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P320 Discharged in Transit Policeman’s Holster

Discussion in 'Handguns: Autoloaders' started by <*(((><, Oct 27, 2019.

  1. <*(((><
    • Contributing Member

    <*(((>< Contributing Member

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    Unless the officer isn’t telling the whole story which probably is the case, I’m beginning to wonder what is going on with Sig these days. I added the bold to the quote below, the SEPTA’s P320’s had already gone through the recall with Sig (see bold and underlined sentence below).

    Link: https://whyy.org/articles/septa-pol...istol-accidentally-fires-at-suburban-station/

    The Philadelphia Police Department is investigating an incident in which a SEPTA police officer’s service weapon fired without manipulation while holstered.

    The incident occurred on August 26 during rush hour at Suburban Station while the officer and his partner were on patrol, according to a statement prepared by SEPTA. As the officers were exiting a SEPTA police cart they both “heard a loud bang” then smelled discharged gun powder. One of the officers found that his Sig Sauer P320, SEPTA police’s standard service weapon, discharged while secured in his thigh holster.

    SEPTA police immediately alerted the PPD’s Officer Involved Shooting Investigation Unit about the discharge. There were no reported injuries.

    A preliminary inspection of the weapon found no cause for the weapon’s firing without manipulation.

    The agency will replace all service weapons used by officers, “out of an abundance of caution,” said SEPTA spokesperson Andrew Busch.

    Busch said SEPTA made an emergency purchase of 350 new Glock 17s and holsters to replace the P320s.

    He said the transit agency chose the Glock because the model is known to be safe and reliable, and manufacturers can produce the firearm quickly.

    SEPTA’s new firearms will take a few months to manufacture, Busch said, but in the meantime, the authority will borrow the 350 firearms from the PPD.

    The transit officers ought to have the borrowed weapons by the end of the week.

    A service weapon with an alleged ‘design flaw’
    This is not the first reported incident where the P320 unintentionally fired. In 2018, CNN found nine other incidents of the weapon discharging when dropped or jostled.

    While SEPTA police wait for new firearms, officers are nervous about carrying a weapon that could go off at any minute without manipulation, said Omari Bervine, president of the Fraternal Order of Transit Police Lodge 109.

    Bervine said officers have families and take the weapons home. If they’re fired there, results can be tragic.

    “We’re just as hopeful as the department to get these things out of our holsters as quickly as the department would like to,” said Bervine. It’s for the safety of officers, safety of the public, and safety of families, he added.

    Sig recently settled a $10 million lawsuit with Virginia law enforcement officer Marcie Vadnais after she filed a lawsuit claiming her P320 discharged as she was removing the holstered weapon from her belt, firing a round into her leg. The bullet shattered her femur “in several places” and caused permanent damage. The company settled for an undisclosed amount.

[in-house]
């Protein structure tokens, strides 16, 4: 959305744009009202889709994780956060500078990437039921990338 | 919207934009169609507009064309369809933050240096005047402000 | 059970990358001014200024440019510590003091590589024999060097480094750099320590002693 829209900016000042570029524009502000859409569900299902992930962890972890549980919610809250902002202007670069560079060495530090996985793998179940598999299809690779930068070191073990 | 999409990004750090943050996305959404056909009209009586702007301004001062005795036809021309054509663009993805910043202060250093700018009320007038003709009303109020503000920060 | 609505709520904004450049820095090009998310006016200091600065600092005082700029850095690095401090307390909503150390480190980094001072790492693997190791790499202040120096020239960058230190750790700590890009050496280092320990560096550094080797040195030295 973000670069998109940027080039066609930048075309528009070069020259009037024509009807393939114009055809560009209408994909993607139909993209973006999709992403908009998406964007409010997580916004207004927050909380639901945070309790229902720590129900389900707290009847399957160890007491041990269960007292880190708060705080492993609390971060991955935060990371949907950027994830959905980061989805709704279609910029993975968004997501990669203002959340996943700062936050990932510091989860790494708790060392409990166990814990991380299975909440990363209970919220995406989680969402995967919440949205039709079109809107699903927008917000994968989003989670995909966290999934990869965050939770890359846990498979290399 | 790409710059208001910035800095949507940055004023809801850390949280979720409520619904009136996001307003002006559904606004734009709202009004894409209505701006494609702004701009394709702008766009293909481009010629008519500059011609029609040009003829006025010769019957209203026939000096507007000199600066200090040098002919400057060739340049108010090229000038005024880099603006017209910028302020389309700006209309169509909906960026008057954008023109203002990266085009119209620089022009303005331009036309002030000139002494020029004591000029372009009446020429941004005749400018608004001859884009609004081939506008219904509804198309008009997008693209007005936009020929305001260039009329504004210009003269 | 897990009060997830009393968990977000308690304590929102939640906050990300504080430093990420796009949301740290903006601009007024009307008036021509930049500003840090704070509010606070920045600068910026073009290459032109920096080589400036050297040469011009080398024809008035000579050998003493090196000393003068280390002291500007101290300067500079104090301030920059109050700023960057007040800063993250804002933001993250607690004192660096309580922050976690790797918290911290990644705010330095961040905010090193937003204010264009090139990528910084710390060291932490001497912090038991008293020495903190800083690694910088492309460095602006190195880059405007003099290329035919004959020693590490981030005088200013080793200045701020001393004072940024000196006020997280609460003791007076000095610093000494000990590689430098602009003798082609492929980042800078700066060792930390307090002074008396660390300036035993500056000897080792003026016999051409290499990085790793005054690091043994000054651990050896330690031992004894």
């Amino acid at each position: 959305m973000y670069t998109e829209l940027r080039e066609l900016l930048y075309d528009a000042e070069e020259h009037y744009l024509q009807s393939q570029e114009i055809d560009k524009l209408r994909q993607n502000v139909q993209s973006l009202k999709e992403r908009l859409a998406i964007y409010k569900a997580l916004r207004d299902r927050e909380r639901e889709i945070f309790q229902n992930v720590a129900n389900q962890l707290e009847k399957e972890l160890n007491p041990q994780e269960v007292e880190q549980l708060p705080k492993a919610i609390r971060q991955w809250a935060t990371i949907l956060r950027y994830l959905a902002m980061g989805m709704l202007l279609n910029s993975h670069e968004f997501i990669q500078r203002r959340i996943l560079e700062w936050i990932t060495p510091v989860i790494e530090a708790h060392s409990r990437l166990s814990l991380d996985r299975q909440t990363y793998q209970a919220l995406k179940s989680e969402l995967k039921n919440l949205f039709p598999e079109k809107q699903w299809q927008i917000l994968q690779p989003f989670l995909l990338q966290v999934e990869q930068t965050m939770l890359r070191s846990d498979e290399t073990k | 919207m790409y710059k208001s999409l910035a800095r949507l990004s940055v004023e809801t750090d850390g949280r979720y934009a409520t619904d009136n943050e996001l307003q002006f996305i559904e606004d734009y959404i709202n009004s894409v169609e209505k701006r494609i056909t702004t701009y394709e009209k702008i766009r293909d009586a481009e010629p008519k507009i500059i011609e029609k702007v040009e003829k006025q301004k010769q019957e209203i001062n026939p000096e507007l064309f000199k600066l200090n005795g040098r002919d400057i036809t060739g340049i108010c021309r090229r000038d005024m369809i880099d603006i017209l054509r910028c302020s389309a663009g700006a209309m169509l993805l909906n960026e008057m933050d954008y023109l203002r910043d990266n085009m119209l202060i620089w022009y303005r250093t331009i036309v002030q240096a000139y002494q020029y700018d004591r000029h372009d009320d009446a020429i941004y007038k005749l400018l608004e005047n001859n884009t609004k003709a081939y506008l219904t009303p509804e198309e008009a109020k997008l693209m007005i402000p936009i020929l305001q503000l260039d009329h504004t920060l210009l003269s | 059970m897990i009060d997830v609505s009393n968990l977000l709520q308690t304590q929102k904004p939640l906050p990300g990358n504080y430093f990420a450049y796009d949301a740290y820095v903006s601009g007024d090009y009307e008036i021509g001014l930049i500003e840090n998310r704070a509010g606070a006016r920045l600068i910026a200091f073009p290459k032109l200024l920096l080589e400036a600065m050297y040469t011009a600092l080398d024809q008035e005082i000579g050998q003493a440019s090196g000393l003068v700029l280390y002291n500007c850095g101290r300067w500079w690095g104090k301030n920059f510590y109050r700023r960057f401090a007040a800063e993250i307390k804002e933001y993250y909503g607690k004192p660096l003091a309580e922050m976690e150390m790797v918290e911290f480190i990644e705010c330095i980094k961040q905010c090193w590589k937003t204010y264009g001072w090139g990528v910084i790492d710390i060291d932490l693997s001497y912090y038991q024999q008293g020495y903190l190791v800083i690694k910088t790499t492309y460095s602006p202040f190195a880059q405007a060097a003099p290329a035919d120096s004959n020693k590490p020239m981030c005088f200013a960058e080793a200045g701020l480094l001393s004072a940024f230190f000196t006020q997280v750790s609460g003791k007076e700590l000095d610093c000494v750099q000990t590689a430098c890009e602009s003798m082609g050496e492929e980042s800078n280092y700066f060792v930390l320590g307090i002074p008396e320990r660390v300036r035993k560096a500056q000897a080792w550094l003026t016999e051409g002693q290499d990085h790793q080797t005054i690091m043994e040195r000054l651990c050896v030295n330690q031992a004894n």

Also, in Pasco County, Florida, a school resource officer’s P320 discharged while holstered in a middle school cafeteria, according to reports. No injuries were reported.

    Vadnais’ lawyer, Jeff Bagnell, said such incidents demonstrate the defective quality of the gun.

    “If it has not already, it will result in a fatality, because the CEO will not recall the weapon,” said Bagnell.

    The weapon is also at the center of a potential $5 billion federal class action lawsuit in Texas. Dante Gordon of Katy, Texas filed a complaint against the New Hampshire-based gun manufacturer on behalf of himself and those who purchased the P320 claiming the weapon is defective due to a design flaw that causes it to “drop fire,” or “discharge a round of ammunition when dropped on the ground.”

    Gordon claims Sig knew about the defect since April 2016 when the U.S. Army field tested the P320. The weapon had been selected to replace the M9 as the service sidearm. The Army demanded Sig fix the deficiency by making modifications to the firing system, which included a lighter trigger. Sig immediately fixed the problem for the military versions of the P320, but continued selling defective versions to the public well into 2017. About 500,000 are believed to be in circulation, according to the suit.

    Sig filed a motion for dismissal. Both parties are awaiting a judge’s final decision.

    But the company did respond to reports of drop firing with a “voluntary upgrade program” for owners. The program offered free modifications to the P320, including the lighter trigger, designed to prevent such occurrences. SEPTA’s guns were among those upgraded in 2017, SEPTA said.

    Also in 2017, Bagnell represented a Connecticut police officer Vincent Sheperis who was shot in the leg when his P320 fell to the ground and discharged while still in the holster. Sig and the officer also settled out of court.

    Firearm retailer Omaha Outdoors reported several P320 pistols failed their “drop test” in August 2017. The retailer suspended sales of the weapon at the time until the issues was “adequately addressed by Sig.”